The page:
Einarr, Troa, and Jorir traded off at the oars for the rest of that afternoon. The sun was setting as they reached the lake Troa had spoken of.
“If we’re going to be out overnight, we should fish.” Urdr mentioned. “You’ll need your strength in the morning, after all.”
“I don’t think you have any room to be making suggestions, witch,” Runa spat.
Troa shook his head. “It’s not a bad idea. There’s good fish in this lake, and with the assault I don’t think any of us have eaten since yesterday.”
“You intend to eat raw lake fish?” Jorir asked, querulous.
“I suppose we would have to land to cook it properly.” Troa mused.
“Is that a problem? There’s no honor in starving an old woman.” Einarr peered at the lake shore. It looked like the forest came right up to the water’s edge most of the way around, but there was a rather large rock they could use in the south.
Urdr smirked. Runa clapped her hand to her forehead. “Are you all idiots? No! We’re not landing.”
Einarr gave Runa an arch look, annoyed in spite of himself. “Excuse me?”
“She’s a Weavess! They read the future! Furthermore, she’s as black-hearted as they come. She dyed her threads in human blood, for crying out loud! You’re all smarter than this. If a Weaver wants you to do something, think about why!”
“The lass is right,” Jorir rumbled. “We shouldn’t land unless we want to try to catch this one again. And I’m somewhat less certain of my chances on a second try.”
Einarr blinked, bringing his attention back to the present moment. “You’re right, of course. I don’t know what I was thinking.”
Urdr slumped again and turned her face down. “Tcheh.”
Runa crossed her arms and stared at the old woman seated on the deck. “See?”
They stayed on the lake overnight, sleeping in shifts so that one person was always guarding their prisoner and one was keeping them from drifting toward shore. Urdr slept fitfully through all this, but with Runa’s reminder to beware of plots, none of them relaxed their guard enough she could try to swim for it. When the sun rose, she lay huddled in the middle of the deck. She had tried, unsuccessfully, to procure one of her tapestries as a blanket, but not one of them was willing to trust her with that.
In the morning the river carried them swiftly downstream, and Einarr realized where they were significantly before mid-morning.
So did Runa. “This is the river we escaped to with my father!”
“So it is.” Einarr eyed Urdr and the pile of tapestries, then shook his head. “Probably we could get her up to Father through that tunnel, but I think taking her into such a warren as the dungeon would be hazardous. She will walk through town as a prisoner.”
She did not blanch at the statement. Perhaps the men of the city did not know who she was, but that would be easily remedied.
Urdr held her head high as they marched through town, announcing as they went that this woman was the Usurper’s mother and was being brought before the Thing to stand for her crimes. The people of the city stared, openly hostile, but neither jeered nor attacked the prisoner. For the best.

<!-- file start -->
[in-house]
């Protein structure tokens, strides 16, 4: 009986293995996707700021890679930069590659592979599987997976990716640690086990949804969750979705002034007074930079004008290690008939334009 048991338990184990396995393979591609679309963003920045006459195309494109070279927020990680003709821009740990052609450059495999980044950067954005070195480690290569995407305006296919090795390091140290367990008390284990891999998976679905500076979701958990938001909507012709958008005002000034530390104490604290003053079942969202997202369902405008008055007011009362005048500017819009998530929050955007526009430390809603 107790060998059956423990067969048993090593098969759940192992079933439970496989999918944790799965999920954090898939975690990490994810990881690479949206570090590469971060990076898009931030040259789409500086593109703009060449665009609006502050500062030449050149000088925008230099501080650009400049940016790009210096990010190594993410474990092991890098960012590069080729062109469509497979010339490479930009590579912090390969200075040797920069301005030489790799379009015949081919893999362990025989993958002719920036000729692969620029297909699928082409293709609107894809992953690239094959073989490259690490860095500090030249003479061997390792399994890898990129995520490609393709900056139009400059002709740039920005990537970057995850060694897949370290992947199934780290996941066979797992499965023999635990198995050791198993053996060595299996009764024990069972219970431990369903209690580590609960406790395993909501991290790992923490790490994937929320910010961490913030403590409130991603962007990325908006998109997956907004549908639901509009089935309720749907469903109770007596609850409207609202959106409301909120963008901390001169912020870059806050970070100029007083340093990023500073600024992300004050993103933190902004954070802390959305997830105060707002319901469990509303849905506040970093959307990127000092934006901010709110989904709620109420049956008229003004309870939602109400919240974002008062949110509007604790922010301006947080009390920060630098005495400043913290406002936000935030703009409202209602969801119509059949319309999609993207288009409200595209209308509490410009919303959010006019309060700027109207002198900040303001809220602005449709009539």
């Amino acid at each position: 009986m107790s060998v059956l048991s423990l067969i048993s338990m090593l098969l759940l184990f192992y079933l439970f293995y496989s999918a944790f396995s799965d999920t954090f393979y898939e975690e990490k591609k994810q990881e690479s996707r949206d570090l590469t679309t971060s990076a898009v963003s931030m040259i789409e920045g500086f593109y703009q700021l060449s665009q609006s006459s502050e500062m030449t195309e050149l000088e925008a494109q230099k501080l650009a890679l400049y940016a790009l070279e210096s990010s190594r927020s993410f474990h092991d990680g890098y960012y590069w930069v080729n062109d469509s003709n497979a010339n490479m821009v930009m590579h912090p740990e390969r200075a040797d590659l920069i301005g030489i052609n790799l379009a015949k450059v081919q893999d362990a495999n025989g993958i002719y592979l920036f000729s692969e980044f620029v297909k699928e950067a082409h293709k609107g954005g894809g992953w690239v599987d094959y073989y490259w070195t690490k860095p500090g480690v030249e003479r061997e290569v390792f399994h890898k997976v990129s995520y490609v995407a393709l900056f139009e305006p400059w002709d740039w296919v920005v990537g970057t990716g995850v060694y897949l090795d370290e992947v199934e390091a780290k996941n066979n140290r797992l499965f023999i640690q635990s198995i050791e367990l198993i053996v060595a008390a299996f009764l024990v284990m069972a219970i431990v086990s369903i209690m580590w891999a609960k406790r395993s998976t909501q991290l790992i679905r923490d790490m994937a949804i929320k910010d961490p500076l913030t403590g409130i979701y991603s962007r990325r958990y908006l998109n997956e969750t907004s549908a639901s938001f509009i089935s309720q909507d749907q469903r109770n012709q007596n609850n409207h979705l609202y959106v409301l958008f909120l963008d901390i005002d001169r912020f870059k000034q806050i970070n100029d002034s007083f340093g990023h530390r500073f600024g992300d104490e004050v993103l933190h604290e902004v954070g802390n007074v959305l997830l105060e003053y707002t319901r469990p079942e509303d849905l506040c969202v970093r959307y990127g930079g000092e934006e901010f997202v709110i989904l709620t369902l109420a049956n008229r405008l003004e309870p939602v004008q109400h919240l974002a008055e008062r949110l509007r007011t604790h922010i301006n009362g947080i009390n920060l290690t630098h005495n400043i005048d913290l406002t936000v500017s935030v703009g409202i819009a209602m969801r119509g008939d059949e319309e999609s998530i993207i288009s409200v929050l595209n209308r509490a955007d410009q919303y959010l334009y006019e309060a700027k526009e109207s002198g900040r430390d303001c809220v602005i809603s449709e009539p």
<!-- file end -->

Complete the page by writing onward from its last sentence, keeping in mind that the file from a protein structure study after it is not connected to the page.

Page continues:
At the bottom of the cliff road, they hired a cart to carry their prisoner up to the Hold. Troa held her upright as the donkey cart trundled around the switchbacks while Runa and Jorir carried her workings. Finally, perhaps an hour before the sun reached its zenith, the five stood before the open gates of Raenshold.
“Einarr son of Stigander and his companions Jorir, the svartdverger, Troa son of Lonir and Runa daughter of Hroaldr return with the prisoner Urdr,” Einarr announced from his place at the head of the cart.
Arring stepped forward out of the gate and gave them all a warm smile. “Welcome back. Your father awaits you in the courtyard before the Hall.”
“Thank you. Are the chiefs here?”
Arring shook his head. “Messengers have been dispatched, but I very much doubt we’ll see anyone before that thing is destroyed.”
“I understand.” That would be why his Father waited for him outside, he expected. “We will need to guard this one carefully until the Thing is assembled,” he said.
Arring nodded and stepped out of the way. “I will see to it.”
Einarr continued forward with the cart and their prisoner. Arring would need time to arrange for the special guard – and Einarr, if he was honest, wanted her to see her wicked weavings destroyed.
The difficulty was not in finding his father in the courtyard, but rather in getting to where he was. The courtyard was a press of people, between sailors taking their ease to warriors carrying messages every which way, to men of the town anxiously looking for reassurances. At the very center of this maelstrom stood Stigander, Kaldr, Bardr, and a man Einarr did not recognize.
After a good deal of jostling and very little progress, Einarr stopped the donkey and spoke over the hum of the crowd: “Einarr son of Stigander son of Raen has returned with the Weavess in custody.”
Stigander and Kaldr looked up as everyone else fell silent together. A path opened, only barely wide enough for the cart to pass.
“Einarr. Welcome back.” Stigander clapped him on the shoulder. “I was beginning to worry.”
“Father. Sorry that took so long. Kaldr.” He nodded to his former enemy. “I see things are progressing smoothly here.”
“As smoothly as they can. You have the tapestries?”
“Everything she fled with, as near as I can tell.”
“So we can finally be rid of the thing?”
Einarr took a deep breath. “I think so.”
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